Cerebral Palsy in the European Union Association

Nepal calls for national cerebral palsy policy

100% of Nepali children with Neurological Disorders successfully learn to read and write in mainstream schools following specialist care provided by Nepal’s only dedicated institution.

Dhapakhel, Lalitpur, 05 March 2012 – National and international health and education experts united this week in a call for both government and educational institutions to recognise and support an estimated 70,000 suffers of Cerebral Palsy in Nepal. The drive came to a head as specialists gathered in the Hotel Himalaya, Lalitpur (Kathmandu), to agree the key steps urgently needed for action.

The seminar, ‘Moving Ahead for Designing the Future: Schooling of Nepali Children with Neurological Disorders’ unveiled the results of a study which confirms the desperate need of Cerebral Palsy sufferers in Nepal, and their potential to achieve, given the right support. The study was carried out with the objective of exploring the educational status of all those children with Neurological Disorder who were enrolled in mainstream education following the initiation of The Self-Help Group for Cerebral Palsy (SGCP).

Mr. Bimal Lal Shrestha, CEO, Self-Help Group for Cerebral Palsy, said: “The results of this study are clear and reiterate what the experts at the Self-Help Group for Cerebral Palsy have been driving. Children suffering from neurological disorders such as Cerebral Palsy can reap the benefits of education if given appropriate care and opportunity.

“Of the cases traced, 89% of children we have helped to get into mainstream education are still at school, and importantly, 100% have been able to learn essential reading and writing skills which will drive opportunities for them and their families in today’s economy.”

The study was conducted by the T.N. Centre for Education (Kathmandu University), and commissioned by NGO the Self-Help Group for Cerebral Palsy (SGCP) – the only organization in Nepal which provides specialist medical, therapeutic and educational care and support to children and young adults with Cerebral Palsy, as well as their parents, via a centre in Dhapakhel, Lalitpur, and an outreach programme which provides at-home support in Nepal’s districts.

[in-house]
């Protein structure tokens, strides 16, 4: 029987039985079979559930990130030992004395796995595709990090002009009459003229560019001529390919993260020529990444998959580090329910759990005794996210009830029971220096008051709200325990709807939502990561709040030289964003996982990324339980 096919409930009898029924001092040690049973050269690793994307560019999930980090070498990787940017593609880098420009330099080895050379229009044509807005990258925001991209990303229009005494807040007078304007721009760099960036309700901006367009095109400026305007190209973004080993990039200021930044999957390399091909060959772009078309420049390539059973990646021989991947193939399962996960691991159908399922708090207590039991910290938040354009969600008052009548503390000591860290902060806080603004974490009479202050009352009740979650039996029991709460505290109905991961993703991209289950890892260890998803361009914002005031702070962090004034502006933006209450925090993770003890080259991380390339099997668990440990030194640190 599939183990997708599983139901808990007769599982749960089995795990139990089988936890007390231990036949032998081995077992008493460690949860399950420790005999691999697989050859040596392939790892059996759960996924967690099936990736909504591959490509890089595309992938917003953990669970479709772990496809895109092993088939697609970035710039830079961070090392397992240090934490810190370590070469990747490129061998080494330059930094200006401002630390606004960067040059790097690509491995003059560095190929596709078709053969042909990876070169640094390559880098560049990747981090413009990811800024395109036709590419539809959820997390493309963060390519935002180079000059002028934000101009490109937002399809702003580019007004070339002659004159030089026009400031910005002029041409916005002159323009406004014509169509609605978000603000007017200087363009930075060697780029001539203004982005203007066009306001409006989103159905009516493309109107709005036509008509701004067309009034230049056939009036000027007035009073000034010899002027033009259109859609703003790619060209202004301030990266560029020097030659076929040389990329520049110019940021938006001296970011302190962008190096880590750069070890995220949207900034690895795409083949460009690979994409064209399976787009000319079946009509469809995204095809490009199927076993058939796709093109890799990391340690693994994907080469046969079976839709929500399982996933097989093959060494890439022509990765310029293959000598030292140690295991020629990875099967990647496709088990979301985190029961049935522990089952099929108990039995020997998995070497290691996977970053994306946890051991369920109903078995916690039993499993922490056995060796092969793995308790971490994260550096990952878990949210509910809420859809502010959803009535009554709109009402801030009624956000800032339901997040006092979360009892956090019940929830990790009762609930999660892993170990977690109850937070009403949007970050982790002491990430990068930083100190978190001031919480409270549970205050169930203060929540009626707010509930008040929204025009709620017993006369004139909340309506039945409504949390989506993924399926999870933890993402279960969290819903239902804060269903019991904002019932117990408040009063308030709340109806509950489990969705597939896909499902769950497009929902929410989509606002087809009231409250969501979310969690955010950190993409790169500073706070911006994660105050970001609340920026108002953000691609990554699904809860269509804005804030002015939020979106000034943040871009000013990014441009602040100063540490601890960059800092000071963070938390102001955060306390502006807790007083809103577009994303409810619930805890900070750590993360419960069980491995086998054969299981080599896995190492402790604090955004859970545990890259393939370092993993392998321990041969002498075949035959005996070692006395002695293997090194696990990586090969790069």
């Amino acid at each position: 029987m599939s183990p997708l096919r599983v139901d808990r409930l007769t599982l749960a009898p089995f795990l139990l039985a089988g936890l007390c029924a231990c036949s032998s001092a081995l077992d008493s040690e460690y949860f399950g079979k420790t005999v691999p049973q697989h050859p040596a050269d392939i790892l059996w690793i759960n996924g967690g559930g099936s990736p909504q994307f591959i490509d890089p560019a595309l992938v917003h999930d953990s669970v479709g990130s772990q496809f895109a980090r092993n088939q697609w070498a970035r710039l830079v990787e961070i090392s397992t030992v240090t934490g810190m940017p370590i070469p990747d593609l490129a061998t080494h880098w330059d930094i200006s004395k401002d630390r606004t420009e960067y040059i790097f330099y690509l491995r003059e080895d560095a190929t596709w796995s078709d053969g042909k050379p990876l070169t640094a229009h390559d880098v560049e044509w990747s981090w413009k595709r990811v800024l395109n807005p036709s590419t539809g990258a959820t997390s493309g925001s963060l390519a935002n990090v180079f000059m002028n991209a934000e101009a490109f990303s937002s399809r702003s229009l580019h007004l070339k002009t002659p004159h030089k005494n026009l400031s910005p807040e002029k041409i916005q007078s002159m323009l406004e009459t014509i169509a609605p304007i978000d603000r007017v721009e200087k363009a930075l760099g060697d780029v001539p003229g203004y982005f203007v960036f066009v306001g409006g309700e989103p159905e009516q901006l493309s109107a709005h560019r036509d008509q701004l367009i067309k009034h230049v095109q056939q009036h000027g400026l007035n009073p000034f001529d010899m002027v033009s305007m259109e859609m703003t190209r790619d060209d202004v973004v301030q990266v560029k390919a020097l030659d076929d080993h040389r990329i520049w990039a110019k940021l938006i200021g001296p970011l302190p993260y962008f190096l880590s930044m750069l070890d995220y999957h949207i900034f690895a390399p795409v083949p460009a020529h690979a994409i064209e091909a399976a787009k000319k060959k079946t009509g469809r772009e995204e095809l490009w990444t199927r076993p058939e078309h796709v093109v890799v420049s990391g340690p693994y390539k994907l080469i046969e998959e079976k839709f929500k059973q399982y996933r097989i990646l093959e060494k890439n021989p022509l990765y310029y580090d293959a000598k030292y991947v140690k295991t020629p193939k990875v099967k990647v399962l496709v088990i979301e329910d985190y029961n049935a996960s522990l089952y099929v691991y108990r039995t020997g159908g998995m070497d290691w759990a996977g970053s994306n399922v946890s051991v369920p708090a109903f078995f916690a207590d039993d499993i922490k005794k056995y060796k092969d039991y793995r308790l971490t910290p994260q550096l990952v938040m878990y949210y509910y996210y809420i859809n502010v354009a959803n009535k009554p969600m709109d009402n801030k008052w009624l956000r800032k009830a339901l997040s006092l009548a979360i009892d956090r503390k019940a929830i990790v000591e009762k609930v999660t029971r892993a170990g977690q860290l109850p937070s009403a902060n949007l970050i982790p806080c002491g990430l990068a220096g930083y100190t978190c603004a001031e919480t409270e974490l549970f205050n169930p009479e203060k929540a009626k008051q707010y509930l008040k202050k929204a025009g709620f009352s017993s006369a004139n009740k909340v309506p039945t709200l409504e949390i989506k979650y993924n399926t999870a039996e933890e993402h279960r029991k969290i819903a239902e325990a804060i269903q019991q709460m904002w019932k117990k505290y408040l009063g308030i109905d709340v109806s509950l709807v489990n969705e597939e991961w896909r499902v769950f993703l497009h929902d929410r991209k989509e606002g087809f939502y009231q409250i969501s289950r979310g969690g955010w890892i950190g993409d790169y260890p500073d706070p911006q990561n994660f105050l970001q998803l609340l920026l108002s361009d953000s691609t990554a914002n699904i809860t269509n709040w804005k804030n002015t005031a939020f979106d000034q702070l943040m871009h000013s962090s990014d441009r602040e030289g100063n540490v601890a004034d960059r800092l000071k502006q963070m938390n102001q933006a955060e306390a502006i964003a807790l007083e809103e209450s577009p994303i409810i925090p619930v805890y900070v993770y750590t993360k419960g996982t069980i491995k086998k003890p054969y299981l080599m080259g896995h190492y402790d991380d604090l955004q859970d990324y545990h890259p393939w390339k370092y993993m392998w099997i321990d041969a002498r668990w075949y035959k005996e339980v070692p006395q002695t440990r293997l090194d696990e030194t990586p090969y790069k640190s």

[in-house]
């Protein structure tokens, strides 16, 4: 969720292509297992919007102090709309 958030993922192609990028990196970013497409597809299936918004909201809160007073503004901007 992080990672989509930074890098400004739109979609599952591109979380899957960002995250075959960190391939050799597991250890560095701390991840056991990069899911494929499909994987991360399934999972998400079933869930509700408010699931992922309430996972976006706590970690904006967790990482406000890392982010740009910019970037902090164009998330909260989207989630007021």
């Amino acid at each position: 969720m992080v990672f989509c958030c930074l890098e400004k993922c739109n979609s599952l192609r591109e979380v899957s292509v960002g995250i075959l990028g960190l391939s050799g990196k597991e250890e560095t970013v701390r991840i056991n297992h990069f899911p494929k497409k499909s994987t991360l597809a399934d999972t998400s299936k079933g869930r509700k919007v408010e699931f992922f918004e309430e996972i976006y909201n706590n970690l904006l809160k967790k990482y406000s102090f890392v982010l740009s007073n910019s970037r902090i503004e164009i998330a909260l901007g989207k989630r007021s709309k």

A group discussion at the seminar identified the following next steps needed: Specialist education programmes for specialist doctors, specialist education programmes for special needs teachers, a framework for government and private schools to follow in special education, funding for the set-up of specialist institutions, government policy, education – of the general populous and specifically, education of those of child-bearing age.

“There are an estimated 70,000 cases of Cerebral Palsy in Nepal. Most sufferers, their families and their local communities are not able to independently access school care or are indeed aware of the help available. We would now call upon the government and educational institutions to recognise and support the medical, therapeutic and educational care and understanding needed to support the role of Cerebral Palsy sufferers in Nepal’s future. To conclude, it is necessary to abolish the social stigma attached to Cerebral Palsy, to improve the social as well as medical condition of those affected (both sufferer, parents and community) and provide the best possible education to each and every child, through mainstream education where possible in the revised system,” commented Mr. Shrestha.

Other recommendations around the table were the provision of computers and online resources for those sufferers in the most remote of locations unable to access support. Print, broadcast and online media should also play an important role in the education of Nepal’s population.

Sanitation was cited as a problem for children in the study who continue to attend mainstream schools.

Panellists at the event were The Secretary of Education, Mr. Kishor Thapa; Vice Chancellor of Kathmandu University, Dr. Suresh Raj Sharma (Chair); Director of the T.N. Centre for Education, Dr Kedar Nath Sharma and; Professor Batuk Prasad Rajbhandari, President of the Self-Help Group for Cerebral Palsy.

Mr Bimal Lal Shrestha, CEO, Self-Help Group for Cerebral Palsy, introduced the state of Cerebral Palsy and services available , and the study findings were presented by Dr. Mahesh N Parajuli, who led the research undertaken.

Download: Executive SummaryPresentation

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